Thu 31st Jul 2014 | Last updated: Thu 31st Jul 2014 at 16:39pm

Facebook Logo Twitter Logo RSS Logo
Hot Topics

Print edition 23.03.12

Much of The Catholic Herald’s content – news, features, comment, letters and reviews – is only available to subscribers.

This week, rock star Dion DiMucci talks to Rory Fitzgerald about meeting Christ on a jog; Archbishop Vincent Nichols of Westminster writes about the Church’s vision for homosexual people; and Simon Caldwell meets the priest who is establishing the first British base for the Institute of Christ the King Sovereign Priest. Fr Alexander Lucie-Smith, meanwhile, says that in time Rowan Williams will be appreciated for the great man he is. You can read it all online by subscribing here. Or, for a hard copy, go here.

Print edition 16.03.12

Much of The Catholic Herald’s content – news, features, comment, letters and reviews – is only available to subscribers.

This week, Christopher Howse reveals how many angels fit on a pinhead; Peter D Williams advises readers how to argue against same-sex marriage; Mary O’Regan talks to Katy Robinson, the 22-year-old breaking Belgium’s silence over abortion; Rosamund Urwin praises the BBC documentary Catholics; Michael Coren says Canada’s secularism may lead to better Catholics; and Daniel Kalder writes about Pope Michael I, who lives with his mum. You can read it all online by subscribing here. Or, for a hard copy, go here.

Print edition 09.03.12

Much of The Catholic Herald’s content – news, features, comment, letters and reviews – is only available to subscribers.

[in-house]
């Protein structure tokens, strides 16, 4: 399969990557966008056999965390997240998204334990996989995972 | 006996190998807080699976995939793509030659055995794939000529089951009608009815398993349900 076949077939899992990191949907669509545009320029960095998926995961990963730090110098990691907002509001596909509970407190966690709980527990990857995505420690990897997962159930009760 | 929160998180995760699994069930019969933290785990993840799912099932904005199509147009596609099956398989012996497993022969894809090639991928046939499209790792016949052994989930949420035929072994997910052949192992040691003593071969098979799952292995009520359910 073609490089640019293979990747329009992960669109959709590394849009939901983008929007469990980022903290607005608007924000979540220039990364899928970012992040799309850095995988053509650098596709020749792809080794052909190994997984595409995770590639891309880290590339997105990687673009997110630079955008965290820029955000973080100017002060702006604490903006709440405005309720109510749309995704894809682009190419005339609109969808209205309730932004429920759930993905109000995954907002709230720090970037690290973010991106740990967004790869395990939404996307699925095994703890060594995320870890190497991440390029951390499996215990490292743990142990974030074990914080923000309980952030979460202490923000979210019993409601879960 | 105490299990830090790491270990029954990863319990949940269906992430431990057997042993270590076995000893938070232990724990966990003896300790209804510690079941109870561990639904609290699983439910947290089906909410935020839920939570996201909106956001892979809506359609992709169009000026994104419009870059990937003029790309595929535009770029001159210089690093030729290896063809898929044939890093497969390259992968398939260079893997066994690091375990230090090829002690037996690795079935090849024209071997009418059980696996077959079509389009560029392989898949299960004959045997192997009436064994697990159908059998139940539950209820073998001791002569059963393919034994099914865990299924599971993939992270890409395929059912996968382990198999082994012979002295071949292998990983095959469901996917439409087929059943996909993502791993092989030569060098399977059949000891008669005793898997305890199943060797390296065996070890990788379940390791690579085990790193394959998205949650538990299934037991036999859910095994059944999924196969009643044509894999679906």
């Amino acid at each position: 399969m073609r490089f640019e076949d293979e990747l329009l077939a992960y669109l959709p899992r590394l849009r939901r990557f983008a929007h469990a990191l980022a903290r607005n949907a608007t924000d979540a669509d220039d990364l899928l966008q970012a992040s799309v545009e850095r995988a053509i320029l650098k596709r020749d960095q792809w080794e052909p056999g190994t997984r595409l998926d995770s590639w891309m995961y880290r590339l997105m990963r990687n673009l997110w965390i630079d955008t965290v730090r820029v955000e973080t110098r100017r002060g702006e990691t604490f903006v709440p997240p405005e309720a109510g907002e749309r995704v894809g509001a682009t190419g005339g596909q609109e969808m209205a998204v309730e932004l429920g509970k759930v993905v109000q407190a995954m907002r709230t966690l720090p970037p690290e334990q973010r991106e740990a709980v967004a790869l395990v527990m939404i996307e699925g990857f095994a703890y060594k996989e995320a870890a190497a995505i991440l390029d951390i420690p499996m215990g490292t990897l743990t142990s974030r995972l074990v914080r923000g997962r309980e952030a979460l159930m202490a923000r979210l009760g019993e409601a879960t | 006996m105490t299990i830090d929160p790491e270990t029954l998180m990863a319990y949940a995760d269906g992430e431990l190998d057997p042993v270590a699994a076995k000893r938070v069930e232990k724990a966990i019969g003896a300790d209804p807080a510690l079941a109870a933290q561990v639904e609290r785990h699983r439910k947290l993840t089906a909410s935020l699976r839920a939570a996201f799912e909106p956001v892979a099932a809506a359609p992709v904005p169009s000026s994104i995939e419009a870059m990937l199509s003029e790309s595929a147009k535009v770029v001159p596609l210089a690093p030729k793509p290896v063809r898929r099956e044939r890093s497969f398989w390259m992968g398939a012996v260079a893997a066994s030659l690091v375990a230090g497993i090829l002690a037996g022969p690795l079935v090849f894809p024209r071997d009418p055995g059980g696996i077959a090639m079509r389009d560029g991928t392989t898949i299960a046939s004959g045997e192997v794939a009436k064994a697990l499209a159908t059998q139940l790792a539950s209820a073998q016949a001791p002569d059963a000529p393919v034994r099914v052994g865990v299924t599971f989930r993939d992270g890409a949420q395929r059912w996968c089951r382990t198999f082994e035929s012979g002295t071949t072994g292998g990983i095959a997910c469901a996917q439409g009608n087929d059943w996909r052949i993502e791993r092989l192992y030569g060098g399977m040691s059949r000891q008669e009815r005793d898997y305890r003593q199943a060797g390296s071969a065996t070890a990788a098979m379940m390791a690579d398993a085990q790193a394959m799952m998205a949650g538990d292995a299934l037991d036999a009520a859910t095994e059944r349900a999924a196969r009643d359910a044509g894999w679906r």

This week former SAS commander Lord Guthrie tells Luke Coppen why he embraced Catholicism; Paul Johnson remembers flooring a bully at Stonyhurst; James MacMillan argues that Catholics cannot trust Alex Salmond; and Miguel Cullen says the dead of El Salvador give him nightmares. Angelo Stagnaro, meanwhile, writes about how mobile phones can help us pray.

You can read it all online by subscribing here. Or, for a hard copy, go here.

Print edition 02.03.12

Much of The Catholic Herald’s content – news, features, comment, letters and reviews – is only available to subscribers.

This week, Phyllis Bowman talks to Madeleine Teahan about her 45-year ‘battle for the baby’; Cristina Odone admits to a happy afternoon with Dawkins; Daphne McLeod says don’t blame Vatican II for the decline of the Church; and Caroline Farrow suggests that pro-lifers finally have the upper hand. Dom Henry Wansbrough, meanwhile, reflects on the dazzling light of God’s love. You can read it all online by subscribing here. Or, for a hard copy, go here.

Print edition 24.02.12

Much of The Catholic Herald’s content – news, features, comment, letters and reviews – is only available to subscribers.

This week, a hermit explains how she left her job to become a medieval-style anchorite; Roderick O’Donnell hails the furiously creative AWN Pugin, born almost 200 years ago; Dom Henry Wansbrough OSB says Lent doesn’t have to be miserable; Simon Caldwell speaks to Neil Addison, the Catholic barrister struggling to preserve religious freedom in Britain; and Fr Dwight Longenecker says Evangelicals are flocking to the US ordinariate. You can read it all online by subscribing here. Or, for a hard copy, go here.